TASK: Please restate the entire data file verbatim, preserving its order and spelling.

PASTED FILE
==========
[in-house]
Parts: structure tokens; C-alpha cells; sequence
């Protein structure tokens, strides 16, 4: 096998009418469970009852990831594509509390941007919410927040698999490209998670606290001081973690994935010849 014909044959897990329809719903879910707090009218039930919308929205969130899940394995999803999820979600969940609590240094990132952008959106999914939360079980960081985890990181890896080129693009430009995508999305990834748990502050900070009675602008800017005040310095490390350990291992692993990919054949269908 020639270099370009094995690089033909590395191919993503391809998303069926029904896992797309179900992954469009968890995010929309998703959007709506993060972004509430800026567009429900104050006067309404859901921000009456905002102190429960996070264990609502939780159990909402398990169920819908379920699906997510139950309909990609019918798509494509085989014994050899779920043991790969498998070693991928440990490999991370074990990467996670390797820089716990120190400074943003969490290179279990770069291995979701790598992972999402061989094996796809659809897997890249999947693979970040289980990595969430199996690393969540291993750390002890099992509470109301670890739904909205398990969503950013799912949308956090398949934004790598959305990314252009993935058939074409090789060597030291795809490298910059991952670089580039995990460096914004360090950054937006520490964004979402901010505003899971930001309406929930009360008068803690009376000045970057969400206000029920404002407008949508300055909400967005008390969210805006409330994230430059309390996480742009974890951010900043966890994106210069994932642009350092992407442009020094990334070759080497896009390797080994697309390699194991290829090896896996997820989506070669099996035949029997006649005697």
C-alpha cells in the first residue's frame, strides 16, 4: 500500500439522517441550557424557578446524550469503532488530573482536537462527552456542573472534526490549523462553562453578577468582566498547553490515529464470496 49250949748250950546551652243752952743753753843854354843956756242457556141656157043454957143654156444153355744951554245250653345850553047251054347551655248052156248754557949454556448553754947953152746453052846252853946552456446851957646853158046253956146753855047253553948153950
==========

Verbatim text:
[in-house]
Parts: structure tokens; C-alpha cells; sequence
């Protein structure tokens, strides 16, 4: 096998009418469970009852990831594509509390941007919410927040698999490209998670606290001081973690994935010849 014909044959897990329809719903879910707090009218039930919308929205969130899940394995999803999820979600969940609590240094990132952008959106999914939360079980960081985890990181890896080129693009430009995508999305990834748990502050900070009675602008800017005040310095490390350990291992692993990919054949269908 020639270099370009094995690089033909590395191919993503391809998303069926029904896992797309179900992954469009968890995010929309998703959007709506993060972004509430800026567009429900104050006067309404859901921000009456905002102190429960996070264990609502939780159990909402398990169920819908379920699906997510139950309909990609019918798509494509085989014994050899779920043991790969498998070693991928440990490999991370074990990467996670390797820089716990120190400074943003969490290179279990770069291995979701790598992972999402061989094996796809659809897997890249999947693979970040289980990595969430199996690393969540291993750390002890099992509470109301670890739904909205398990969503950013799912949308956090398949934004790598959305990314252009993935058939074409090789060597030291795809490298910059991952670089580039995990460096914004360090950054937006520490964004979402901010505003899971930001309406929930009360008068803690009376000045970057969400206000029920404002407008949508300055909400967005008390969210805006409330994230430059309390996480742009974890951010900043966890994106210069994932642009350092992407442009020094990334070759080497896009390797080994697309390699194991290829090896896996997820989506070669099996035949029997006649005697």
C-alpha cells in the first residue's frame, strides 16, 4: 500500500439522517441550557424557578446524550469503532488530573482536537462527552456542573472534526490549523462553562453578577468582566498547553490515529464470496 49250949748250950546551652243752952743753753843854354843956756242457556141656157043454957143654156444153355744951554245250653345850553047251054347551655248052156248754557949454556448553754947953152746453052846252853946552456446851957646853158046253956146753855047253553948153950